It’s not often that we have breaking news here in the Throw Forward Thursday studios. But today I’m thrilled to say that we can exclusively announce that there will be driverless cars in the future, hang on a minute. Sorry, I’m just being told that everybody knows that. Okay, well, we’d better go further into the future then, because if everybody knows that driverless cars are coming, then what about the next step after that?
You see if a few cars on the road are driverless. If you have a driverless car, and your neighbour is a driverless car. You get into the traffic, you can sleep on your way to work or wherever you’re going in your car, you can read a newspaper, do your make up, whatever the case may be. Well, that’s just cute and interesting, you know, if somebody else drives past, you sort of take a double take and says, oh, my word and you realise, oh, it’s a driverless car. Well, I mean, it’s interesting, it’s made your life more fun. Well, I don’t know if it’s more fun because you’re not driving the car and some of us enjoy driving. But, you know, it’s allowed you to send your kids off to school without needing the parents in the car – and that’s going to be a big one, isn’t it? It’s allowed you to maybe drive further to work because you can actually do work in the car and so little change our lives, but it won’t change the world.
So actually, today it’s not driverless cars, it’s a system of driverless cars. What I really mean, it’s compulsory driverless cars. That’s what’s going to change the world. When driverless cars are not just here, but they are compulsory. If every car, if every truck, if every lorry, if every bus, if every taxi can speak to every other vehicle on the road, then between them, they can do something that we can’t do as human drivers. Those vehicles can come up with the best traffic patterns for the moment, because those vehicles cannot just tell each other where I am and what I’m doing right now, they can actually indicate the entire journey. And then a kind of hive mind of vehicle artificial intelligence can come up with the optimised system so that every car can get to its destination in the fastest way possible. And not just speed, but also safety, because ultimately every traffic accident is driver error. I mean, almost all of them. And so, if the vehicles can tell each other if something is about to happen, if a wheel is coming off, or a problem has emerged mechanically in the car that can be declared to the whole system and all the other vehicles can know what’s going on, and safety is improved dramatically. Efficiency, speed of moving through a traffic system and safety are probably the two most important factors of any traffic system. And if we can dramatically improve both of those features, then most certainly this is something that we are all going to want and even demand.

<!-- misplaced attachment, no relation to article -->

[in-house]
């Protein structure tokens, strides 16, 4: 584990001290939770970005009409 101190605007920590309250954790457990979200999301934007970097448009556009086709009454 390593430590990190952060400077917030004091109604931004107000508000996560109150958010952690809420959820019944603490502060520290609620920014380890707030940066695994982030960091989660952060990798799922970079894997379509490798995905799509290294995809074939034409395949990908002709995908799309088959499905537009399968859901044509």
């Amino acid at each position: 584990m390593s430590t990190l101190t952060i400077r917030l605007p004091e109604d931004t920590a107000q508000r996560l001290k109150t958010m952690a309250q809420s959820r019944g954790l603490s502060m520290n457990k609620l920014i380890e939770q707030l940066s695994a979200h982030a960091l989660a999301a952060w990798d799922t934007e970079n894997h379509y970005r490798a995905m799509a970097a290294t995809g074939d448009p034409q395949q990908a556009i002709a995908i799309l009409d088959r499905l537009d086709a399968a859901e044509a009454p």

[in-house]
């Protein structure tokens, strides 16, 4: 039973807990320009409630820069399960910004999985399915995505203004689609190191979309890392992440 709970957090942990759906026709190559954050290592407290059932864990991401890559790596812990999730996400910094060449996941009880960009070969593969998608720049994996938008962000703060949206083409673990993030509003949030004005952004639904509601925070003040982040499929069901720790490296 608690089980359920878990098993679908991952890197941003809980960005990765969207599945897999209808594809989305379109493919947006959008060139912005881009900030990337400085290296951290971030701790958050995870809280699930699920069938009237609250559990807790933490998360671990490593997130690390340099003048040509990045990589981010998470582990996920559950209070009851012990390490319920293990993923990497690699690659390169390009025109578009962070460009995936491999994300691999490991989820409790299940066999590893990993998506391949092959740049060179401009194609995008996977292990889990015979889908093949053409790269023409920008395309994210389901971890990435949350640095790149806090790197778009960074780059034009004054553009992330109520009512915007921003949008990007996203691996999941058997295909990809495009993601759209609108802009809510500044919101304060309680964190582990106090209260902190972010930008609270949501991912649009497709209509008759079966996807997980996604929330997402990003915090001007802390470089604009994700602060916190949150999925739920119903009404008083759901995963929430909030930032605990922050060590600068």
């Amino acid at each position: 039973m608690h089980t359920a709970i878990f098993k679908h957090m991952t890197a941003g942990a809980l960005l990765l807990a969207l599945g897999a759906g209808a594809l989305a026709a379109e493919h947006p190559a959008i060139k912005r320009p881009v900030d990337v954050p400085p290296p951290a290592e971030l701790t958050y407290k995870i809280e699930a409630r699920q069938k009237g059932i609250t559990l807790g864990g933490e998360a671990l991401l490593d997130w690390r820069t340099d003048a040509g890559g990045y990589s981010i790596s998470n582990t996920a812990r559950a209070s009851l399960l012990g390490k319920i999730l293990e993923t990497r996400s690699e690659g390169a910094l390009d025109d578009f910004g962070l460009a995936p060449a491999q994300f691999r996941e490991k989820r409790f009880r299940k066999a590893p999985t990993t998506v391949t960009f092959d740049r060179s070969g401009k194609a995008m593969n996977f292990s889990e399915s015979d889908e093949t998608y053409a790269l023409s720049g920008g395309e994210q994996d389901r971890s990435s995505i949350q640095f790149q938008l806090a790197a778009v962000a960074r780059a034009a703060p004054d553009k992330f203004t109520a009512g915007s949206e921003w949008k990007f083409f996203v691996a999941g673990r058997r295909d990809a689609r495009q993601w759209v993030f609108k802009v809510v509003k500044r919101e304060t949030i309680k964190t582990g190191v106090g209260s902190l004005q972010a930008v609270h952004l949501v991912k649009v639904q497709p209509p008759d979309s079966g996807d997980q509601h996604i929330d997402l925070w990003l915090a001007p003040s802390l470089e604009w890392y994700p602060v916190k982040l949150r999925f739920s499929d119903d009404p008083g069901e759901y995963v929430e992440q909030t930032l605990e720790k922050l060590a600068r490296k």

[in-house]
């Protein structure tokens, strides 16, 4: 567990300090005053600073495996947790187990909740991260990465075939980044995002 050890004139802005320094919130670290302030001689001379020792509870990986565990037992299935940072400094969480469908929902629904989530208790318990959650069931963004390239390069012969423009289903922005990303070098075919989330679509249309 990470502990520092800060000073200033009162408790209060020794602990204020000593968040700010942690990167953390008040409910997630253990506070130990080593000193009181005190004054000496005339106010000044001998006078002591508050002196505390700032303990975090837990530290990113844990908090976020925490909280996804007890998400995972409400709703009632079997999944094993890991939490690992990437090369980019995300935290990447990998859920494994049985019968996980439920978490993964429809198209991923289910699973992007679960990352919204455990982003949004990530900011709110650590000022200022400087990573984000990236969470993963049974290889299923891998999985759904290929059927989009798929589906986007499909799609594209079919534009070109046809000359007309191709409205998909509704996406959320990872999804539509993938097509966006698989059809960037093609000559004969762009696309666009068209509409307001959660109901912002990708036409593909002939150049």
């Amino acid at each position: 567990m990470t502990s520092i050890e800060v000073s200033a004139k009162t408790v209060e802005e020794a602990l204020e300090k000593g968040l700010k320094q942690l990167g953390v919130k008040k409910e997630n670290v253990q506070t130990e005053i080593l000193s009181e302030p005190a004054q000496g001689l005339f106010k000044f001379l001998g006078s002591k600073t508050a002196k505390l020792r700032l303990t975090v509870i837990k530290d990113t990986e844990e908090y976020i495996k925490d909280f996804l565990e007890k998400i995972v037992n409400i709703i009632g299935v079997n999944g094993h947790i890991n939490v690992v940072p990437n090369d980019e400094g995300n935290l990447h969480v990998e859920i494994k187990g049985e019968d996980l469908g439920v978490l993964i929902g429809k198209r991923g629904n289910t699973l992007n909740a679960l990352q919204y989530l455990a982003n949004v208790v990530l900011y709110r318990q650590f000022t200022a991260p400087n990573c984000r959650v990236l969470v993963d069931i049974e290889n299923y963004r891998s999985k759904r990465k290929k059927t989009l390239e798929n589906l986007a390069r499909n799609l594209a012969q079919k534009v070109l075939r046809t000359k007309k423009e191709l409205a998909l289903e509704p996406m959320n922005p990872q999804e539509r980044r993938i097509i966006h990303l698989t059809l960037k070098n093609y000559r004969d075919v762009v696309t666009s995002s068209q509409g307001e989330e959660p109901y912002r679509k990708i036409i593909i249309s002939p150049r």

So, this is not about waiting for the government regulations to come in place, it’s not waiting about for everybody to be comfortable and be able to afford this. I think that the general society around the world is going to push towards a system of driverless cars. In other words, driverless cause being compulsory. I think it will go with different speeds in different parts of the world. I think it will roll out in small pockets. So, in Germany, I can see it on the Autobahns, in London, I can see it on the motorway, M25 in particular, or maybe even in the congestion zone inside London.
I can see it across the whole of Singapore, for example, or in my home country, I can see Cape Town, the city centre of Cape Town, just saying you can’t come in here unless you switch on the driverless mode and get into the optimised safe system of this driverless ecosystem. So, Throw Forward Thursday this week is taking a piece of technology that we already know is coming and we can see the benefits of, and pushing our thinking to what would happen if it became ubiquitous.
By the way, that particular process of thinking is very, very useful in many other parts of a future scenario, planning and thinking, taking something that in a small part of your market or your business at the moment and asking what would happen if it became ubiquitous and everybody used it. Throw Forward Thursday we’re suggesting this week that driverless cars are coming, but they will be compulsory for every vehicle on the road. And when that happens, everything changes in terms of how our traffic systems work and function. And that changes where you work, where you live, where your kids go to school, where and how you go on holiday, commute times, etc. etc. It changes the world.
We’re in the middle of a mini-series on transportation, so next week I’m going to extend your thinking and I’m going to suggest that there might be no longer whole travel anymore. It’s not what you think. Come back next Thursday for more details.
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I’ll see you next week in the Throw Forward studio.
Graeme Codrington, is an internationally recognized futurist, specializing in the future of work. He helps organizations understand the forces that will shape our lives in the next ten years, and how we can respond in order to confidently stay ahead of change. Chat to us about booking Graeme to help you Re-Imagine and upgrade your thinking to identify the emerging opportunities in your industry.
For the past two decades, Graeme has worked with some of the world’s most recognized brands, travelling to over 80 countries in total, and speaking to around 100,000 people every year. He is the author of 5 best-selling books, and on faculty at 5 top global business schools.